Updated: Nov 17, 2020
research and text contributed by Olivia Page
Hempcrete brick is a composite of lime and the stalk of hemp. Hemp is one of the earliest domesticated plants, with first recordings of its use in Neolithic times and the word “canvas” being derived from “cannabis”. A mature plant grows to a height of 1.5-4m in just a few months. With such fast-growing times and competitiveness, it requires less fertilizer than most industrial crops for example corn.
The inner woody stem ('shiv') broken up to 10-25mm pieces comes from France and the Lime comes from Portugal. They were mixed together to make insulative infill bricks over three months in a local warehouse to the Hempcrete project, Paraíso. The bricks replace hollow cement bricks and in comparison require three times less heat to create than standard limestone concrete.
Hempcrete has superior thermal performance, with a heat transfer coefficient (U-value) of 0.17 m2K/W compared to 0.55 m2K/W of hollow cement blocks, thus five times more insulative.
The project demonstrates that Hempcrete can be used in Porto's wet climate; it is particularly suitable, in historical building restorations, to undo the damage that the moisture retention of Portland cement has caused in many of Porto's unique historical buildings.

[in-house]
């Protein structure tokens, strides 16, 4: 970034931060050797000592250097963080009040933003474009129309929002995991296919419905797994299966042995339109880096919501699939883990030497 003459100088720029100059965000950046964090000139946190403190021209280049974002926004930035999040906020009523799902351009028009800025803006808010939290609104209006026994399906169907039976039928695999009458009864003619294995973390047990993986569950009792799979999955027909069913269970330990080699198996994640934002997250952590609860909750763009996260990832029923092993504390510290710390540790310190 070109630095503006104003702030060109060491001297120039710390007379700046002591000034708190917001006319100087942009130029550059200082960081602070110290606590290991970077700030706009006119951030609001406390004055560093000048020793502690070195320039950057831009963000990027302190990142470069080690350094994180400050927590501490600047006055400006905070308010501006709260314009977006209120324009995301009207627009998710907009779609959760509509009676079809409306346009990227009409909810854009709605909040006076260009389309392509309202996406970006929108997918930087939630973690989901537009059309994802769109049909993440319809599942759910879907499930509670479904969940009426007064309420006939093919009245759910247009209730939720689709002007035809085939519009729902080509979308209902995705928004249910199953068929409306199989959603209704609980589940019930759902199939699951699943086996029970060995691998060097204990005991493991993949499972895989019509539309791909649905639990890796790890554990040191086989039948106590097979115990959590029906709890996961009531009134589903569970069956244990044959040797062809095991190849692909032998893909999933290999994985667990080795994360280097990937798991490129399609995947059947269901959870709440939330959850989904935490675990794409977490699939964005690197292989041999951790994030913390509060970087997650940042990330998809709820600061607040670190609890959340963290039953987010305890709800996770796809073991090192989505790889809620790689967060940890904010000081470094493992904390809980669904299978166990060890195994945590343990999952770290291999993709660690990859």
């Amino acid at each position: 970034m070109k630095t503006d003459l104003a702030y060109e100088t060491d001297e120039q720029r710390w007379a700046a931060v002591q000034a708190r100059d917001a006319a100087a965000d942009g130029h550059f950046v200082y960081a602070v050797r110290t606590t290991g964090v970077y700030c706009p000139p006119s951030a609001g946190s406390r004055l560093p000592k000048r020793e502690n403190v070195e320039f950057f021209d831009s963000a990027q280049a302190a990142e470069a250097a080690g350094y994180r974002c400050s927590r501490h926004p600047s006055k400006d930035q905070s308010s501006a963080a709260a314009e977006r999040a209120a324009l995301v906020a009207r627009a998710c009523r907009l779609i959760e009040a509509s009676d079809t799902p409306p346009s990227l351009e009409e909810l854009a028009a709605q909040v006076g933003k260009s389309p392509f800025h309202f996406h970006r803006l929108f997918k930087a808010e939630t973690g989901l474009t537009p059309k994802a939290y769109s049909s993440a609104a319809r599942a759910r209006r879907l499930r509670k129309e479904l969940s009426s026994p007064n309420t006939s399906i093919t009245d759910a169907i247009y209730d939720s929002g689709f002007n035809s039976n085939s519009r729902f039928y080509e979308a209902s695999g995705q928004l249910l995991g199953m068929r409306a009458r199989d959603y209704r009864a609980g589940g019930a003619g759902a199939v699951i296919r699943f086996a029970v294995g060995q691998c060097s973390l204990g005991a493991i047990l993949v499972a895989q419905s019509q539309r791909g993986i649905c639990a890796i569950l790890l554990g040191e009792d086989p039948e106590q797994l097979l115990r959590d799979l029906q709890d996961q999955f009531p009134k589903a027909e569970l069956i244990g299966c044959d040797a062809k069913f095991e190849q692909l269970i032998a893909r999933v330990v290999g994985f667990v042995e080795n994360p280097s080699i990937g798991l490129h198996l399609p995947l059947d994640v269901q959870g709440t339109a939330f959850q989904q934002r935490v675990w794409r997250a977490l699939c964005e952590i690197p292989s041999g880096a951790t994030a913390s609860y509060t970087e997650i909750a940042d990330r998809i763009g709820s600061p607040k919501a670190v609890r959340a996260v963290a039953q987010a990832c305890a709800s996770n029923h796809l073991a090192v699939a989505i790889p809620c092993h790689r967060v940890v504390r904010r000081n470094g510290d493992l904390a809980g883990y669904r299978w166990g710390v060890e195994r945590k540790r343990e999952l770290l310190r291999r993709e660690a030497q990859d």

In Paraíso there is minimal plaster and render, you get to see the hemp from inside, leaving a stucco-like and toxin-free finish. The construction arrangement is legible and fixable, very accessible as a usable home. For example, you can see where you can and can’t hammer in a nail, or to hang a picture.
The exposed material retains the character of a recently growing thing, which, together with the pine timber that frames it, is a soothing pinkish-grey as well as adding soft acoustics. Although the house is built of organic and relatively light materials, it has some of the sense of mass and substance you get in old masonry construction, with a high thermal mass, giving an interior comfort throughout the year's seasons and daily temperature fluctuations.
There aren't many reasons to suggest Hempcrete can't be adopted on a larger scale, although in-situ casting is a more cost-efficient way of constructing. The challenge is how to scale the techniques up to the extent that they make a significant impact on the emissions of the building industry.